The Dictionary of the Climate Debate (DCD)

Alberta oil sands emissions
Definition: According to both US and Canadian government statistics:

As of 2007, greenhouse gas emissions resulting from the Canadian oil sands were 37 megatons (out Canada's total of 747 megatons).

Emissions from U.S. coal-fired electricity for the same period were 1,987 megatons.

Thus emissions from the Canadian oilsands represented 1.8% of the total emissions from U.S. coal.

Source: Financial Post, Oil sands emissions dwarfed by coal

1. Of the 37 megatons of oil-sand's emissions, approx 83% come from the cars and trucks using gasoline refined from the oilsands and not from the production per se.

2. Note that since 2007, American coal emissions will have been reduced because of the increase use of cheap natural gas derived from fracking. [Note: When I get more current numbers I'll put them here.]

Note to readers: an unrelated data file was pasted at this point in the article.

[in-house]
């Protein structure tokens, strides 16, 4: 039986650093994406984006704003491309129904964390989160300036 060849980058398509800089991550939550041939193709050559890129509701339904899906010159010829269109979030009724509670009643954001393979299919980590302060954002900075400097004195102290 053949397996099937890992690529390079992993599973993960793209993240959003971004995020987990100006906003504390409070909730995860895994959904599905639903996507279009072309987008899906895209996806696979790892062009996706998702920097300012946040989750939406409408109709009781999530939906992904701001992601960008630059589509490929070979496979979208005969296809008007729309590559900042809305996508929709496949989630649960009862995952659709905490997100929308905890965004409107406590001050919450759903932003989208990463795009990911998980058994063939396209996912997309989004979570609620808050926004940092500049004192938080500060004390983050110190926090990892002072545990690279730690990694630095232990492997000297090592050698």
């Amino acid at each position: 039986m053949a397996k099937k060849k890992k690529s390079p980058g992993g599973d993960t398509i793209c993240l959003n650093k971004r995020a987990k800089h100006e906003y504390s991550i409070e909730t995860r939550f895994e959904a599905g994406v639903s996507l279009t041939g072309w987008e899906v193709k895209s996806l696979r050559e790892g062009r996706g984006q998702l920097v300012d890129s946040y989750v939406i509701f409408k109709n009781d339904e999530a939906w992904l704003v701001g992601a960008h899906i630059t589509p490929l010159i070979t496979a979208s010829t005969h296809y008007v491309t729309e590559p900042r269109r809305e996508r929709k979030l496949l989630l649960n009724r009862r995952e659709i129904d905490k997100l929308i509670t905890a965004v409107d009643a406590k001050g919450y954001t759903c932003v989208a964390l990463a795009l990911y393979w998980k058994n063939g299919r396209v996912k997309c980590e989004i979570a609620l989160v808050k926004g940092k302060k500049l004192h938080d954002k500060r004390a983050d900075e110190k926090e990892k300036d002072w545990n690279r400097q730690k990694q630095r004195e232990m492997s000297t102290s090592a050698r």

3. Andrew Weaver: "In 2012 Neil Swart, a PhD student working in my lab, and I published a paper examining the global warming potential of a variety of resources. I further expanded upon this in a piece I wrote in the Huffington Post. We asked the specific question as to how much global warming would occur if we completely burned a variety of fossil fuel resources. Here is what we calculated for the following resources:
(1) tar sands under active development: would add 0.01°C to world temperatures.
(2) economically viable tar sands reserve: would add 0.03°C to world temperatures.
(3) entire tar sands oil in place which includes the uneconomical and the economical resource: would add 0.36°C to world temperatures
(4) total unconventional natural gas resource base: would add 2.86°C to world temperatures
(5) total coal resource base: would add 14.8°C to world temperatures

In other words, the global warming potential of the Alberta tar sands, and in fact all global conventional and unconventional oil reserves, pale in comparison with the potential from coal and unconventional natural gas. This does not mean the tar sands get a “get out of jail free” card. They represent the largest source of greenhouse gas emission growth in Canada and are the single largest reason Canada is failing to meet it’s international climate commitments and failing to be a climate leader.

Source: British Columbia and the Alberta Tar Sands:

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